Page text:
…And second is this history of Hot Wheels, the amazing story of how a toy company has lasted despite making only one toy.
Ed purchased these 1988 Volkswagen Transporter Ambulances…
…And then wisely bought this beautiful 1970 Heavyweights-series Dump Truck.
Doug flatbedded this VW pick-up. I mean, Doug picked up this VW flatbed.
From: BTM, this curious item, To: Doug’s li’l boy, is a Stock Car Miniature. That’s actually the brand name. As Ken explained, and is further verified by this ebay article, SCM (as it’s known among fans and collectors) was the first toy company to specifically bring NASCAR and other pro-racing names to the collector market. Poor choice in business location combined with a highly questionable zoning board decision led to the company’s downfall.
All in all, it makes possible this delightful father-and-son moment:
This … is the face … of a man in pain.
Okay, here’s the story: Ed makes the excellent decision to buy from Big Tractor Mike this Matchbox 1/43-scale Speed Kings-series Mercedes Benz Ambulance…
…So, naturally I take photos of it, delighted to discover the model also still has the original “man on stretcher”, and in good condition.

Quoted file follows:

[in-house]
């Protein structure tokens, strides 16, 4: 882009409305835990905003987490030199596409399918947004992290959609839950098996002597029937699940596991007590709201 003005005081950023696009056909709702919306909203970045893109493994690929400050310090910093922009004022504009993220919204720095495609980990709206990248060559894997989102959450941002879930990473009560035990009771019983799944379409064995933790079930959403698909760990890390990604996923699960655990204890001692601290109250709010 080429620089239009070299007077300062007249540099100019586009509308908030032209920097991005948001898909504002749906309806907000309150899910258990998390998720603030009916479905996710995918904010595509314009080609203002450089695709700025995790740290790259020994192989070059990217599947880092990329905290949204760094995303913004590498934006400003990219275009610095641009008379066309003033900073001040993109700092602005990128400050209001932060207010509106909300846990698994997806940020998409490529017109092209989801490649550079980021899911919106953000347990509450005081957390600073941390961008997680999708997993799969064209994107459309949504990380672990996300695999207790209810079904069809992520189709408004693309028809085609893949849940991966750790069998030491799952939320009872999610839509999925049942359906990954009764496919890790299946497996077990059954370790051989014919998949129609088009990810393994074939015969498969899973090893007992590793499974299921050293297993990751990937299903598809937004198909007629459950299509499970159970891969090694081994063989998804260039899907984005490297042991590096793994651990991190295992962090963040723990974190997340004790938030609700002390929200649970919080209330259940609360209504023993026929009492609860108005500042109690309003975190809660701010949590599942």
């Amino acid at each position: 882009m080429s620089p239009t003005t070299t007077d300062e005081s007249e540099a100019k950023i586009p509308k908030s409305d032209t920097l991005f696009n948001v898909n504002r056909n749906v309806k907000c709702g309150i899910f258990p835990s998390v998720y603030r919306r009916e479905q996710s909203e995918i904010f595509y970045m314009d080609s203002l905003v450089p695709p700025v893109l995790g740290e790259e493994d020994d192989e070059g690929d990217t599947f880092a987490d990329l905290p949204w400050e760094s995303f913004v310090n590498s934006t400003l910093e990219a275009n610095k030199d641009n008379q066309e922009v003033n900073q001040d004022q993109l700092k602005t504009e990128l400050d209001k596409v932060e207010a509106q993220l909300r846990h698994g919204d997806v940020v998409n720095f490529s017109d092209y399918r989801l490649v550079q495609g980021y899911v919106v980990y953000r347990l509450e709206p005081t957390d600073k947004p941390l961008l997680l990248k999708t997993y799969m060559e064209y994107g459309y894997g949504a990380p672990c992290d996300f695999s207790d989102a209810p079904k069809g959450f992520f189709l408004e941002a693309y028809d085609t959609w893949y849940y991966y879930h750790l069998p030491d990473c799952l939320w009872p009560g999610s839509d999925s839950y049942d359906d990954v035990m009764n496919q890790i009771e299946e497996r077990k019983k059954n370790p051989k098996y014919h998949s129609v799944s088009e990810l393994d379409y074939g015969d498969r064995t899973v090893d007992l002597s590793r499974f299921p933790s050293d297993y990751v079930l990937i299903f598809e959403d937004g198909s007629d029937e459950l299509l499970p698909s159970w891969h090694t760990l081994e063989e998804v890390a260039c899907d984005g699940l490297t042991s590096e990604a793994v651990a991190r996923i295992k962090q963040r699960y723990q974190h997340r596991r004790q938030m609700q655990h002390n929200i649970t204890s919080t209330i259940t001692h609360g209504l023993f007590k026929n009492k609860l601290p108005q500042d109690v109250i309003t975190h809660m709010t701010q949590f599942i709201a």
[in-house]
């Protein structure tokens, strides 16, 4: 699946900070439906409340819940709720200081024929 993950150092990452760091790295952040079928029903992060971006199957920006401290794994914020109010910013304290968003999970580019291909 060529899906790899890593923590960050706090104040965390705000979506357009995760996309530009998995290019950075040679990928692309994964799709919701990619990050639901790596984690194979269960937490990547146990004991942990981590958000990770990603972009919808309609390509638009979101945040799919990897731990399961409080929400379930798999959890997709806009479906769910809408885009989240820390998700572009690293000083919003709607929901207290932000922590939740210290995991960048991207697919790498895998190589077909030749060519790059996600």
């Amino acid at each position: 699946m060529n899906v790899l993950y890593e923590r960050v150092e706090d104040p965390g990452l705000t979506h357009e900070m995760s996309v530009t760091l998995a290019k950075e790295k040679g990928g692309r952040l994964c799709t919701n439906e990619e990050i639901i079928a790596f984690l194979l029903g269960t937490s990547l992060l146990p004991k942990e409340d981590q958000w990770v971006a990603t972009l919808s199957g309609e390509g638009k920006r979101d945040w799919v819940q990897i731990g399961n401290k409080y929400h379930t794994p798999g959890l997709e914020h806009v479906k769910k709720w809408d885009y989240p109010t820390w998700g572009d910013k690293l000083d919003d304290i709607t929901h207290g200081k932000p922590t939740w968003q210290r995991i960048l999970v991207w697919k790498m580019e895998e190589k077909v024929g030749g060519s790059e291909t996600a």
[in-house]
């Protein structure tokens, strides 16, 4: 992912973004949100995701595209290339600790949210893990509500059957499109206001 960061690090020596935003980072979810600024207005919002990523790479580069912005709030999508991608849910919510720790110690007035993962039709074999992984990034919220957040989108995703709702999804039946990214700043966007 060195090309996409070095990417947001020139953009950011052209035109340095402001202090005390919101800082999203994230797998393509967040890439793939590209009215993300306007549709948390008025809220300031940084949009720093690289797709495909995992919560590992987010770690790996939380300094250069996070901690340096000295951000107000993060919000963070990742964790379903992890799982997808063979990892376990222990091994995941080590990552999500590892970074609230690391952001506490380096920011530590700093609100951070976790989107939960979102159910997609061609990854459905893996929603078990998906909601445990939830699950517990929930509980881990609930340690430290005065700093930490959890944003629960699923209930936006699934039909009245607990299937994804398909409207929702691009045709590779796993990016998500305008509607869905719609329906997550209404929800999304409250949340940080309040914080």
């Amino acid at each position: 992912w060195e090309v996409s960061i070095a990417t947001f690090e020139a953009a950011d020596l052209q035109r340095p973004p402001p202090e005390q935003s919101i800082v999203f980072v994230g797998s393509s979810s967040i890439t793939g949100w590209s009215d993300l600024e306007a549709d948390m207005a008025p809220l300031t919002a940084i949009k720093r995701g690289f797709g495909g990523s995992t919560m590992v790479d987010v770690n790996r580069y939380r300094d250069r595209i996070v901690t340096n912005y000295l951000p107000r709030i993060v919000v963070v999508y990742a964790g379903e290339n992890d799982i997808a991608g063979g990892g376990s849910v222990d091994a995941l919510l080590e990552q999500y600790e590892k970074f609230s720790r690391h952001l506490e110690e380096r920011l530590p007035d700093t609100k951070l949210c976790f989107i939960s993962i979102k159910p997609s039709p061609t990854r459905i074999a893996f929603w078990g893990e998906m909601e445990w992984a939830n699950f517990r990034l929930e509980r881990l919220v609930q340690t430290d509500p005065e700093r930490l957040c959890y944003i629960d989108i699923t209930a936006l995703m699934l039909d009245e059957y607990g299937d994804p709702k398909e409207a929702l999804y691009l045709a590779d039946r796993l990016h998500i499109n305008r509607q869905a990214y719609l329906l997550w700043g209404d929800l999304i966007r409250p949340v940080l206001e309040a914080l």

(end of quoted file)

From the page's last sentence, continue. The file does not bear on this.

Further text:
A few moments later, BTM RAOKs Ed with his other Binzulance, which also still has “Ye Man uponne Stretcher” … Only, not in so good a condition, as the “blanket” fell off instantly (not to mention the stretcher’s handles are broken off).
I was intrigued to notice there was significant sculpting of the poor guy’s face, so I propped him up and took a photo, from which I cropped the portrait that started this whole adventure.
I presumed that the guy’s face was all there was to him, that the blanket piece covered basically nothing. Imagine my surprise when, upon looking more closely at the broken stretcher, I realized the patient is a full head-to-foot sculpture, with impressive — indeed, let me say thoughtful — detail. His shirt is open, but he clearly has an undershirt. No shoes, but he’s not barefoot, he’s wearing socks. Most impressively, he has some sort of splint or brace on his left leg.